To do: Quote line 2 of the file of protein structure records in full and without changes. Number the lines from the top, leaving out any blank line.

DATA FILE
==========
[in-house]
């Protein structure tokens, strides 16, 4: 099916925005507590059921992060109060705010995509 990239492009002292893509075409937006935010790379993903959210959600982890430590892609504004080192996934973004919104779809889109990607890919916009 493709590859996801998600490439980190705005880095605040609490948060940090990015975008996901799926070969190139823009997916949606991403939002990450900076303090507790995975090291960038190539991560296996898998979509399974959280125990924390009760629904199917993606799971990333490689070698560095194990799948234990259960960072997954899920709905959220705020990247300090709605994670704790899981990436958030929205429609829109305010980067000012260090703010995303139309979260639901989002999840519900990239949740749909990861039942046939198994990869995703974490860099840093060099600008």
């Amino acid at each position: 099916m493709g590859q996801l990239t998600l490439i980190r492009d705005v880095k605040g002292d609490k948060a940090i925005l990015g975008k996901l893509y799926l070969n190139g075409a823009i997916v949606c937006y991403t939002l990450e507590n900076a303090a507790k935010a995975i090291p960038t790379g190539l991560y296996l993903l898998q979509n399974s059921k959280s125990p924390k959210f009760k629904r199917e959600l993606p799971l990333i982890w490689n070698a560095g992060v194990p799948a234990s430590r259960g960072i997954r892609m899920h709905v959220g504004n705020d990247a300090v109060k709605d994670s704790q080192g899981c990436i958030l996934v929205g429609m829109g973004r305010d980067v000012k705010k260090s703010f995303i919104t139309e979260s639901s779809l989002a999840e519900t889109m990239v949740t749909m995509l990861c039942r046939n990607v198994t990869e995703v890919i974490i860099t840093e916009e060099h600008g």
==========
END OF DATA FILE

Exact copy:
């Protein structure tokens, strides 16, 4: 099916925005507590059921992060109060705010995509 990239492009002292893509075409937006935010790379993903959210959600982890430590892609504004080192996934973004919104779809889109990607890919916009 493709590859996801998600490439980190705005880095605040609490948060940090990015975008996901799926070969190139823009997916949606991403939002990450900076303090507790995975090291960038190539991560296996898998979509399974959280125990924390009760629904199917993606799971990333490689070698560095194990799948234990259960960072997954899920709905959220705020990247300090709605994670704790899981990436958030929205429609829109305010980067000012260090703010995303139309979260639901989002999840519900990239949740749909990861039942046939198994990869995703974490860099840093060099600008």